DICKSON, Tenn. (WTVF) — A local business owner believes a bill to ban many Delta-8 THC products would cost him 10s of thousands of dollars.
Chris Yates of Southern Sugar Leaf has spent a lot of time at the state legislative office building this year. However, he's usually working at the company's building in Dickson.
"Our candy bars, we're fortunate," said Yates. "They fall under the 0.3% rule even if this bill passes."
A big portion of the building where the business operates they call simply "the kitchen." It's where they make Delta-8 and Delta-9 food products.
According to Yates, the products are legal and regulated to some degree by the Tennessee Department of Agriculture. But he's worried they won't be legal for long.
Yates is very concerned about a bill that's taken over the THC conversations at the state legislature.
House Bill 1927 would prohibit any products containing THC over 0.3%.
"I think that it's unfortunate, where we're having this conversation, where we're not just having common-sense regulation," said Yates. "Instead, we're just passing a straight ban. Let's just make everything under 0.3%. Why are we banning the vapes?"
Yates said since they mostly work with food, they will still be able to stay open if that bill passes.
He would've much preferred a different bill, House Bill 1690, which would allow the Department of Agriculture to make rules about Delta-8 and would also add a tax to the product so there could be enforcement of the regulation.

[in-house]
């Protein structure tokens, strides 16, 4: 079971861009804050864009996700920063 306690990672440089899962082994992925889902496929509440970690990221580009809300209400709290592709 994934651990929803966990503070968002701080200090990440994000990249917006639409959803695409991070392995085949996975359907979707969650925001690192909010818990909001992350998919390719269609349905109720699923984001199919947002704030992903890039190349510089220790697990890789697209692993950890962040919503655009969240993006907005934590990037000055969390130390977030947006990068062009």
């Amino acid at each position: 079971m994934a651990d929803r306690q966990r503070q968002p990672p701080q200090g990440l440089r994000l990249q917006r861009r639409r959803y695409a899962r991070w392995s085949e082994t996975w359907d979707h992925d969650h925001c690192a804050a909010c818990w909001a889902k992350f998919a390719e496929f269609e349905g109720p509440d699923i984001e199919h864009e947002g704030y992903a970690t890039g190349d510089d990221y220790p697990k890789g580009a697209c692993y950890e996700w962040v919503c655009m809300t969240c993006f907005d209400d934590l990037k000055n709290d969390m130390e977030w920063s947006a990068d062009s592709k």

That bill died in a Senate committee.
Now, he thinks he could lose 10s of thousands of dollars if the state makes some of his products illegal to possess.
"I would say maybe about $25,000 worth of product. Yeah. For us, me and my wife started this company a year ago with nothing. Literally just a bottle of distillate and a bag of Rice Krispies. That's a lot of money for us," he said.
He's hopeful there's some middle ground made on the bill.
Even so, if the law changes, he said he'll do whatever he can to follow it.
He's asking anyone who cares about this to contact their legislator.
"I think that's what people are going to have to do if they don't want this to happen," said Yates.
He also said his company already regulates and displays the strength of their product on the packaging. That's a complaint some lawmakers have had about Delta-8 products in Tennessee.